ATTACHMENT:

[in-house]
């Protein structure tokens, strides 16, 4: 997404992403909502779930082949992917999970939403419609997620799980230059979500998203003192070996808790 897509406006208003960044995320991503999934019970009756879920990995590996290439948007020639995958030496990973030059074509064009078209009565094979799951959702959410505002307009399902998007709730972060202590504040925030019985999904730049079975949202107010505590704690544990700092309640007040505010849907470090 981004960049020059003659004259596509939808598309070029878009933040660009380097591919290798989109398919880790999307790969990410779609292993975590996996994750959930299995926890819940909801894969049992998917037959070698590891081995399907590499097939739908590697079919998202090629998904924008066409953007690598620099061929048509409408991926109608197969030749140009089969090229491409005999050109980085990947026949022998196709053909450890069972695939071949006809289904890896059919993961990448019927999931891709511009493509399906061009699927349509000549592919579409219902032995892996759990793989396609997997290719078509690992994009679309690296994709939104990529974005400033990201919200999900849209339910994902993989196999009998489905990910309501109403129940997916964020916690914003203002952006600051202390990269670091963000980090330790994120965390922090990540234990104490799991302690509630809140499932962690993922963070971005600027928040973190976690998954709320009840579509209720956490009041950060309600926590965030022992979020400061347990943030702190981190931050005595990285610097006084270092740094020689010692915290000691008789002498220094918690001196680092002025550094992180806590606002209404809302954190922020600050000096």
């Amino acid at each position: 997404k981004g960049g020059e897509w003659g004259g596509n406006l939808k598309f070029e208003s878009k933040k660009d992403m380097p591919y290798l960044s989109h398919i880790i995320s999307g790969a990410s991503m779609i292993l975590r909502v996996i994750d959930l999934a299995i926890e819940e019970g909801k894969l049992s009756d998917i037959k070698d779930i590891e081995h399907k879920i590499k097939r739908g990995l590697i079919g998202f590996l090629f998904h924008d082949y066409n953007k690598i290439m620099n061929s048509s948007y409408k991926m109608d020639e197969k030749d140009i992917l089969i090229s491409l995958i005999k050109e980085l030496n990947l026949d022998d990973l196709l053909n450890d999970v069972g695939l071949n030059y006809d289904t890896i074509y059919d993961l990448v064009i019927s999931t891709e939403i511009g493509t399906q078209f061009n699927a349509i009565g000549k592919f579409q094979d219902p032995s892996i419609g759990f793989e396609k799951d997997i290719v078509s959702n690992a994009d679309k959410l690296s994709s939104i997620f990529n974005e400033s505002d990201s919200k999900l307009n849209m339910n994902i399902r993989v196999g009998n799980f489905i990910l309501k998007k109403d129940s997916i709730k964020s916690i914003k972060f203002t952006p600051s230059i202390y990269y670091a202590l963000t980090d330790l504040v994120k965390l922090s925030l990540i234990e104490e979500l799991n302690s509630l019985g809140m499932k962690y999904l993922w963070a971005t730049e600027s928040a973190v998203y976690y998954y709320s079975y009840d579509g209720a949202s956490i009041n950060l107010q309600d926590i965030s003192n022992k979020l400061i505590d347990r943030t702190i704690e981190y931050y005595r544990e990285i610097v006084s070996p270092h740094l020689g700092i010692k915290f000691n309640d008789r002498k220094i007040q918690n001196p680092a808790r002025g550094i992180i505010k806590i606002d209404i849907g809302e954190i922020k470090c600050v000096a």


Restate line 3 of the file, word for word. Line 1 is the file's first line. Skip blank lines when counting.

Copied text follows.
């Amino acid at each position: 997404k981004g960049g020059e897509w003659g004259g596509n406006l939808k598309f070029e208003s878009k933040k660009d992403m380097p591919y290798l960044s989109h398919i880790i995320s999307g790969a990410s991503m779609i292993l975590r909502v996996i994750d959930l999934a299995i926890e819940e019970g909801k894969l049992s009756d998917i037959k070698d779930i590891e081995h399907k879920i590499k097939r739908g990995l590697i079919g998202f590996l090629f998904h924008d082949y066409n953007k690598i290439m620099n061929s048509s948007y409408k991926m109608d020639e197969k030749d140009i992917l089969i090229s491409l995958i005999k050109e980085l030496n990947l026949d022998d990973l196709l053909n450890d999970v069972g695939l071949n030059y006809d289904t890896i074509y059919d993961l990448v064009i019927s999931t891709e939403i511009g493509t399906q078209f061009n699927a349509i009565g000549k592919f579409q094979d219902p032995s892996i419609g759990f793989e396609k799951d997997i290719v078509s959702n690992a994009d679309k959410l690296s994709s939104i997620f990529n974005e400033s505002d990201s919200k999900l307009n849209m339910n994902i399902r993989v196999g009998n799980f489905i990910l309501k998007k109403d129940s997916i709730k964020s916690i914003k972060f203002t952006p600051s230059i202390y990269y670091a202590l963000t980090d330790l504040v994120k965390l922090s925030l990540i234990e104490e979500l799991n302690s509630l019985g809140m499932k962690y999904l993922w963070a971005t730049e600027s928040a973190v998203y976690y998954y709320s079975y009840d579509g209720a949202s956490i009041n950060l107010q309600d926590i965030s003192n022992k979020l400061i505590d347990r943030t702190i704690e981190y931050y005595r544990e990285i610097v006084s070996p270092h740094l020689g700092i010692k915290f000691n309640d008789r002498k220094i007040q918690n001196p680092a808790r002025g550094i992180i505010k806590i606002d209404i849907g809302e954190i922020k470090c600050v000096a």